Create your startup
7 minutes of reading
The secret of establishing hypotheses: entrepreneurial-scientist attitude
- Santander X Explorer
Did you know that the best entrepreneur is a scientist? The method used by these professionals to prove a hypothesis will be very useful if you want to test the validity of your idea.
To know if something can have an impact on the world, you first need to know the environment around you. Looking at newspapers, listening to songs, podcast or reading about any subject (there are many disciplines we can learn from) will not only connect us more to our reality, but will also increase our creativity, inspire us and improve our entrepreneurial mindset. The key is to absorb, like a sponge, everything that can be very useful. Among the schemes that will contribute the most to our entrepreneurial project is the scientific method. Through processes similar to those applied to prove a hypothesis, you can check whether your ideas would have a real impact, would need a different approach or if it would be better to discard them directly. Start over again. This way of approaching the validity of a project is very useful to corroborate its possible success; in this way, unnecessary expenditure of energy and resources is avoided. To do this, the first step is to structure a hypothesis. In entrepreneurship, this scheme is often used:
- I believe that (description of the idea or prototype)….
- for (customers you are targeting)…
- will achieve (the result of carrying out the idea).
How to test the validity of the hypothesis Once the hypothesis has been defined, a series of steps must be followed to check whether it is valid. Revise the hypothesis Check that, in addition to proposing a realistic solution to an existing problem, the solution has not been tested before. In the scientific field, there are publications that guide specialists to verify that their hypothesis has not been tested. Unfortunately, in the world of entrepreneurship, this type of literature does not exist (and much less, about failures, since they usually talk about success stories). To stay up to date, read as much as possible and try to be aware of publications on the subject of your idea. It is possible that there is already a company that has come up with a project similar to yours (ideas, especially if they solve real needs, are not usually so original), so it is important to do a market study before jumping headlong into developing your startup. Confirm that you have something new to offer: maybe your proposal is more effective, smarter or more attractive. Here’s another tip for this step: from the very early stages of your venture, it is essential to have a clear identity, a story to tell, and to define a way of interacting with the world. This will leave a mark and make your project memorable. To review your hypothesis and strengthen it, it is highly recommended to make a Value Proposition Canvas and check what your idea really contributes.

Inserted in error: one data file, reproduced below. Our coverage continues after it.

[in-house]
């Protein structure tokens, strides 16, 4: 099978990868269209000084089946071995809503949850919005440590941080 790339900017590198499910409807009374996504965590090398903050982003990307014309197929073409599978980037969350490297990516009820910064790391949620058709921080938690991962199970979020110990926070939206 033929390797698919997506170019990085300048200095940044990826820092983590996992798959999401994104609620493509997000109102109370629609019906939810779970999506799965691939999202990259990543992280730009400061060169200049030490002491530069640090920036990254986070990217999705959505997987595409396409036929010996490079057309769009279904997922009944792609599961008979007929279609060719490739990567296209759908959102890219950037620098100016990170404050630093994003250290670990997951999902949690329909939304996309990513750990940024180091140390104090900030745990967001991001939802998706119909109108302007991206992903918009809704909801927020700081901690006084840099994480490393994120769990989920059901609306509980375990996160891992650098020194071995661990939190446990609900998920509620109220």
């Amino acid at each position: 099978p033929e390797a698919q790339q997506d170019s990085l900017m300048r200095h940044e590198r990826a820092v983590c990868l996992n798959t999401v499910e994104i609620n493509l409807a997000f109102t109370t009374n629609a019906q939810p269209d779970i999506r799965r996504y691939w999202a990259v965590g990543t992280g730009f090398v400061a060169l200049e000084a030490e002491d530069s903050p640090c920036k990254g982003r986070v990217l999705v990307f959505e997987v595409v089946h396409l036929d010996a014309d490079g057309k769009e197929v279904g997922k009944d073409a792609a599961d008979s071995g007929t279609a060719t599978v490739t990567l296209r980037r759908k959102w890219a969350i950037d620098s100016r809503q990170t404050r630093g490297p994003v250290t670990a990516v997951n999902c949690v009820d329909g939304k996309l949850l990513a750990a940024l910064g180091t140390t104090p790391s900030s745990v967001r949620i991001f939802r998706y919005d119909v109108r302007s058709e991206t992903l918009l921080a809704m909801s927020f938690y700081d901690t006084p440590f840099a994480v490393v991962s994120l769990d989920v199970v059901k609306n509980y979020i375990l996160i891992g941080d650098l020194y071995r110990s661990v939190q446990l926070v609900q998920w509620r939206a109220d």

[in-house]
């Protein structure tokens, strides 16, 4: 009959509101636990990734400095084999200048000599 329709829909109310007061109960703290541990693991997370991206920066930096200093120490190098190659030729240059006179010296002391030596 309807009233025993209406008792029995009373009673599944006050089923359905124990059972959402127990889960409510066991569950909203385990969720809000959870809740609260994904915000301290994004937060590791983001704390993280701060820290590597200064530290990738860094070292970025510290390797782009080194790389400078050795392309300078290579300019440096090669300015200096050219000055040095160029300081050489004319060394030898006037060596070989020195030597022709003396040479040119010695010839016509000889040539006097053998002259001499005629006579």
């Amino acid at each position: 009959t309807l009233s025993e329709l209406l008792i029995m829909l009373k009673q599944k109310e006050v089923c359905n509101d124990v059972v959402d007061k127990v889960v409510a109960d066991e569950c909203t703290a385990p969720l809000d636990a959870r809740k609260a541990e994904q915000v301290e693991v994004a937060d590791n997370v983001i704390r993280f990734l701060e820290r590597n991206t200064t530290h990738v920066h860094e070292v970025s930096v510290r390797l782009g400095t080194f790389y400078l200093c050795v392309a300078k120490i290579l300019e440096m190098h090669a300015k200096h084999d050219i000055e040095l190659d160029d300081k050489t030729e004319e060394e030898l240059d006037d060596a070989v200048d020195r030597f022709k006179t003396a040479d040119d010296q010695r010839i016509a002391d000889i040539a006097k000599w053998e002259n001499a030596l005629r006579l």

Let’s go to the lab!
It is time to test “in the laboratory” the hypothesis we had defined. In our case, we will create a Minimum Viable Product (MVP) to see how our potential customers react. In order to verify that everything works, we will perform a series of previews test to our test with the real market; this will serve to polish the processes and check the usability of our product, especially if it is digital. Once the steps have been perfected, we will launch the product in a controlled environment and, in this way, we will check what level of acceptance it has among the target audience. Normally, these experiments are conducted with a dual perspective: Quantitative. We will test the acceptance among a controlled audience, for example, a sample of 200 people. Qualitative. We test whether the public responds positively to the idea and accepts it as valid.
The scientific method is based on measuring and testing, so it is logical that we rely on metrics and consider them fundamental to know if our idea will be successful (or to find out what goes wrong). In the case of digital products, those metrics will be KPI’S, number of downloads and/or interactions. If we are talking about physical products, we will look at the number of purchases or subscriptions to the service. At this moment we must take into account a very important aspect: before starting to measure, it is necessary to establish which metrics threshold we consider a success and which indicators will indicate that we must improve aspects of our product or service.
Obviously, this process has only one objective: to learn. Once we have reviewed the acceptance of the idea and the metrics that indicate what works and what does not, it is time to implement changes to further improve the product. And if everything indicates that our idea is useless... don’t despair: you can always use what you have learned to launch new projects or apply it to your work. You will hear many times that the journey is important, and that failure is part of success. Logically, a failed project is not always followed by a successful one, but we will always have a learning experience, skills that will be useful in our working life, and pride of having tried. Photo by Trust “Tru” Katsande in Unsplash.